Avid, Steinberg, and Cakewalk were also exceptions. There is an axiom in technology marketing that the market leader makes a profit, the company in second place makes a small profit or breaks even and everyone after that loses money. Avid is the market leader and recently posted their first profitable quarter in a while, and the other two are part of Yamaha and Roland respectively so they all have the resource to continue their marketing efforts. All three had large booths in central locations.

Avid was showing Pro Tools 10. And speaking of plug-in formats they are very happy with the acceptance of the AAX format by developers. Another company to announce support was Wave Arts who will port their entire product line to the format. Release is tentatively set for June 1 of this year.

Steinberg was showing Cubase 6.5, which an addition to features like a dedicated Comp tool and the integration of warp quantizing, introduced a couple of new synthesizer plug-ins: Retrologue (guess what it does...) and Padshop (same question...).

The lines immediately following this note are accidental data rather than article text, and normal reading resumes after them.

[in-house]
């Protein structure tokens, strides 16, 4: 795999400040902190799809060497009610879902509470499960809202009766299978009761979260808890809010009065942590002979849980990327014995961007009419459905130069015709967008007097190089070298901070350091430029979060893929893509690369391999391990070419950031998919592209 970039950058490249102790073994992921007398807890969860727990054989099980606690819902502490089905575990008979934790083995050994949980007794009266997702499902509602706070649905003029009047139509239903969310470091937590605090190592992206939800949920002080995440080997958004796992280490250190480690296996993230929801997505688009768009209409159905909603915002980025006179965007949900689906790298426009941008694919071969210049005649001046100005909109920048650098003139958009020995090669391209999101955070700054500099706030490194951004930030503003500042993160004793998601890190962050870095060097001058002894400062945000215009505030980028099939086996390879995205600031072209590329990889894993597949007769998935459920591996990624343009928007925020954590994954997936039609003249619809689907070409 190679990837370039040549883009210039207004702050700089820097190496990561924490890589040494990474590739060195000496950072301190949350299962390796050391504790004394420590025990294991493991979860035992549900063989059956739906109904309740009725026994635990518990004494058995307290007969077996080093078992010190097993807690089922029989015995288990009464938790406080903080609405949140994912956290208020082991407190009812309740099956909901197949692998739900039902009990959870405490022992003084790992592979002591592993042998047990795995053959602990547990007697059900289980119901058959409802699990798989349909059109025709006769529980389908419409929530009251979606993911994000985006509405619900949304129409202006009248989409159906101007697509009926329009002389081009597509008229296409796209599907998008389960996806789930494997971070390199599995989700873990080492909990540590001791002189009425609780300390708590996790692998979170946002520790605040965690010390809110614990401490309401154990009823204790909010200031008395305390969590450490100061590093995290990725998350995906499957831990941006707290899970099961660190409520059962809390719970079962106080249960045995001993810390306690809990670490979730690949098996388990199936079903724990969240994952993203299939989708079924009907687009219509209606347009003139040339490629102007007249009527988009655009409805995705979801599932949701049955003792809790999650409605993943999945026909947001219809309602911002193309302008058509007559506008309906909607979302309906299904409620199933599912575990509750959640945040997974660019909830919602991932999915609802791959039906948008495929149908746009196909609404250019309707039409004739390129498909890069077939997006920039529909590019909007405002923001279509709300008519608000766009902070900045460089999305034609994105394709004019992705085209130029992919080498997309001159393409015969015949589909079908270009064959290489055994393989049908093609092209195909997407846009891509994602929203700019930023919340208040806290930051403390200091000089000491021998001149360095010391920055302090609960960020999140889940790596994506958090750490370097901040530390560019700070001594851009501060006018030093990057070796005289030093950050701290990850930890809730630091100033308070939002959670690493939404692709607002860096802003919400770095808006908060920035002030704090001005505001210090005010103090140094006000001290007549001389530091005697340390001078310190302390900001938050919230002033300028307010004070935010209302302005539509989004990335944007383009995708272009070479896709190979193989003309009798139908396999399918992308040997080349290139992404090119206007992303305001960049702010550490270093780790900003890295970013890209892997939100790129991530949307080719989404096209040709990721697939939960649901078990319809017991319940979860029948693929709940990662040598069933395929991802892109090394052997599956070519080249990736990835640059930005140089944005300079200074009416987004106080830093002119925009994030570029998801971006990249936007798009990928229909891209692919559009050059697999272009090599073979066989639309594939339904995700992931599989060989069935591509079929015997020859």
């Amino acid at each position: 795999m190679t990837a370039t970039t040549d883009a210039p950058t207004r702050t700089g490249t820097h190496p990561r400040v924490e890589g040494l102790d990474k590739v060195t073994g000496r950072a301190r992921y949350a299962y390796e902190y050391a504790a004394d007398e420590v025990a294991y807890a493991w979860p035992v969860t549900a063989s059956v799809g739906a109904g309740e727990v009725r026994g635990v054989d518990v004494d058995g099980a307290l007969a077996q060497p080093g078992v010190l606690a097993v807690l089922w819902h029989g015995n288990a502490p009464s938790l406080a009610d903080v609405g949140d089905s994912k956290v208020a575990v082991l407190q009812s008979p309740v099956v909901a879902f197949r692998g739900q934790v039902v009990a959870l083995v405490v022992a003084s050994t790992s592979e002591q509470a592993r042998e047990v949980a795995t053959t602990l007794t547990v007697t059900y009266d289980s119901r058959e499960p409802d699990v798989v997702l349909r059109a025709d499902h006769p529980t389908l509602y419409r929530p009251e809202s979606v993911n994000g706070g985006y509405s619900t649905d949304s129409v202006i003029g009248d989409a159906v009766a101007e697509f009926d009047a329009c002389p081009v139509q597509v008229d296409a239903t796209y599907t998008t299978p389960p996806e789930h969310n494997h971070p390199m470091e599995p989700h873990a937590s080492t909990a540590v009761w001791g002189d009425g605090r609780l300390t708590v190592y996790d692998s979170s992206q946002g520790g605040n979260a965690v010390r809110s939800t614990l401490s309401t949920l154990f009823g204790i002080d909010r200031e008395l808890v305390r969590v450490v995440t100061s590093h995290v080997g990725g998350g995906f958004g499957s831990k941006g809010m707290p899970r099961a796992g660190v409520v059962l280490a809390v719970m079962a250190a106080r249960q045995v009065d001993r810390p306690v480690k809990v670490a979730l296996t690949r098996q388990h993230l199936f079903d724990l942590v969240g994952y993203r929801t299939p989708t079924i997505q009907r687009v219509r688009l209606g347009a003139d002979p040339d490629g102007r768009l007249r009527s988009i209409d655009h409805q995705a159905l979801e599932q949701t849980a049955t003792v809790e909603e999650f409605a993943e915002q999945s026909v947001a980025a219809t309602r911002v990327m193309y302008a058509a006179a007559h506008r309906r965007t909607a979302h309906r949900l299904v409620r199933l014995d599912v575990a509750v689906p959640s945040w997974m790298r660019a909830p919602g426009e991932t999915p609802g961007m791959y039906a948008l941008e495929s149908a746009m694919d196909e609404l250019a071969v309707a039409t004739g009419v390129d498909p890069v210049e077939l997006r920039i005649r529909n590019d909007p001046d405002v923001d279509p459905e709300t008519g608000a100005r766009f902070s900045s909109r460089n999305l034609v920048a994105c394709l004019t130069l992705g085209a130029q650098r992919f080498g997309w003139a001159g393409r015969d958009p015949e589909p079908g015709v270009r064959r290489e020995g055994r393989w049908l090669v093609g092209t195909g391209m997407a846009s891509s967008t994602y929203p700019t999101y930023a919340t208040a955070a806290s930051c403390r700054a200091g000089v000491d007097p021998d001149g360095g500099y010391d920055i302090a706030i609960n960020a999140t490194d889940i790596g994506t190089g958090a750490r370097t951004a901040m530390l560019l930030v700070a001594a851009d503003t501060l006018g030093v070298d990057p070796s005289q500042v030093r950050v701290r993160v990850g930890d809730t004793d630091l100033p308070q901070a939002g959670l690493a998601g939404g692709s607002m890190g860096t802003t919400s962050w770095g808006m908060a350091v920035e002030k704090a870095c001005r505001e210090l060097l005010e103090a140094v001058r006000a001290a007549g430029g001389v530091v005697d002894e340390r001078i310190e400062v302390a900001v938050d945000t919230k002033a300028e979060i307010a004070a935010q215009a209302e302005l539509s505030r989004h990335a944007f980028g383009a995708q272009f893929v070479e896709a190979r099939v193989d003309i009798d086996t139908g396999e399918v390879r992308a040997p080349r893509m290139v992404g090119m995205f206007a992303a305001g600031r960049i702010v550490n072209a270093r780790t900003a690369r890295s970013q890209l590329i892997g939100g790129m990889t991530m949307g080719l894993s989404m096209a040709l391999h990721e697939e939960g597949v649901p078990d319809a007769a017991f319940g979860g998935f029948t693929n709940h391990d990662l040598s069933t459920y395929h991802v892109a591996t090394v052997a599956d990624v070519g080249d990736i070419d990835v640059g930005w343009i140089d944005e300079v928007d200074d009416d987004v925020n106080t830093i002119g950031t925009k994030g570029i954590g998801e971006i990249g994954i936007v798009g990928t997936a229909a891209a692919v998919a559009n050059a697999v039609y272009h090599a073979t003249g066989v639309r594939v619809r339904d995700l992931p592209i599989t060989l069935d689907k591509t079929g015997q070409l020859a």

At work in the u-he booth

Cakewalk was demonstrating their new PC2A T-Type Leveling Amplifier Module ($79), which models the sound of this legendary hardware unit into SONAR X1 Producer's Expanded's ProChannel.

There were a few other companies that should be noted. Bucking the trend u-he was back after a two year hiatus. They were showing Diva (€179), which is a very cool analog softsynth that has been shipping for a few months. It is designed to model the analog circuitry of the classic synths and has over 1200 presets taken from sounds over the last 5 decades. And it sounds great! Also in their booth were a couple of interesting prototypes; a dedicated keyboard controller for Diva, and a Faderfox controller. Between demos they were still coding. More about this serious geek stuff can be found here.